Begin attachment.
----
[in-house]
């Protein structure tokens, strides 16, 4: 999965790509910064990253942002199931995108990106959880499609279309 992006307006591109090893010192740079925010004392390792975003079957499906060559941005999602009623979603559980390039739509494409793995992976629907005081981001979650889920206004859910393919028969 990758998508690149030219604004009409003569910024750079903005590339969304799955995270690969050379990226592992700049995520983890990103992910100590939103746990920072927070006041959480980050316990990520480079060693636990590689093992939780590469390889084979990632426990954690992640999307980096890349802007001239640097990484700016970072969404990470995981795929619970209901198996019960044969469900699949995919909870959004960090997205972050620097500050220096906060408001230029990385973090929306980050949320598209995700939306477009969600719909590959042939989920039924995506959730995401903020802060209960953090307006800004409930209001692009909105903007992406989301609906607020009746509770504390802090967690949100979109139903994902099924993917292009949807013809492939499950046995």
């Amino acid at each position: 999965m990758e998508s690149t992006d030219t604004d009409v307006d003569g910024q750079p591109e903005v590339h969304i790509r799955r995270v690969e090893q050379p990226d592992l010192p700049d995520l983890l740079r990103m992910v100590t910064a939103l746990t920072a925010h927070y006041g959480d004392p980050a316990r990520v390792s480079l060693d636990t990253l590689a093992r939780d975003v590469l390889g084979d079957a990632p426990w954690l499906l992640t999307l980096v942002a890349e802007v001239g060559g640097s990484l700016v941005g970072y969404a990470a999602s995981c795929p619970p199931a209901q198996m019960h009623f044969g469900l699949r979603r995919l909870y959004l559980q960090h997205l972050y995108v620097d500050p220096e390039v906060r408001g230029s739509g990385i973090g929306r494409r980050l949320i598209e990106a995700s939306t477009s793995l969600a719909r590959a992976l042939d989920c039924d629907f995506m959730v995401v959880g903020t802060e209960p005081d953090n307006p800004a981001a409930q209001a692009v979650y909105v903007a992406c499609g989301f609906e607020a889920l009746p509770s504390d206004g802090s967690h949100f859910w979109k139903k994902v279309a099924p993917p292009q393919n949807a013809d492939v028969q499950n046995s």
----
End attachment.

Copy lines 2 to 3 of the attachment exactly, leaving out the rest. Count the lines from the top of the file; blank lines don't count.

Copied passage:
């Protein structure tokens, strides 16, 4: 999965790509910064990253942002199931995108990106959880499609279309 992006307006591109090893010192740079925010004392390792975003079957499906060559941005999602009623979603559980390039739509494409793995992976629907005081981001979650889920206004859910393919028969 990758998508690149030219604004009409003569910024750079903005590339969304799955995270690969050379990226592992700049995520983890990103992910100590939103746990920072927070006041959480980050316990990520480079060693636990590689093992939780590469390889084979990632426990954690992640999307980096890349802007001239640097990484700016970072969404990470995981795929619970209901198996019960044969469900699949995919909870959004960090997205972050620097500050220096906060408001230029990385973090929306980050949320598209995700939306477009969600719909590959042939989920039924995506959730995401903020802060209960953090307006800004409930209001692009909105903007992406989301609906607020009746509770504390802090967690949100979109139903994902099924993917292009949807013809492939499950046995």
């Amino acid at each position: 999965m990758e998508s690149t992006d030219t604004d009409v307006d003569g910024q750079p591109e903005v590339h969304i790509r799955r995270v690969e090893q050379p990226d592992l010192p700049d995520l983890l740079r990103m992910v100590t910064a939103l746990t920072a925010h927070y006041g959480d004392p980050a316990r990520v390792s480079l060693d636990t990253l590689a093992r939780d975003v590469l390889g084979d079957a990632p426990w954690l499906l992640t999307l980096v942002a890349e802007v001239g060559g640097s990484l700016v941005g970072y969404a990470a999602s995981c795929p619970p199931a209901q198996m019960h009623f044969g469900l699949r979603r995919l909870y959004l559980q960090h997205l972050y995108v620097d500050p220096e390039v906060r408001g230029s739509g990385i973090g929306r494409r980050l949320i598209e990106a995700s939306t477009s793995l969600a719909r590959a992976l042939d989920c039924d629907f995506m959730v995401v959880g903020t802060e209960p005081d953090n307006p800004a981001a409930q209001a692009v979650y909105v903007a992406c499609g989301f609906e607020a889920l009746p509770s504390d206004g802090s967690h949100f859910w979109k139903k994902v279309a099924p993917p292009q393919n949807a013809d492939v028969q499950n046995s």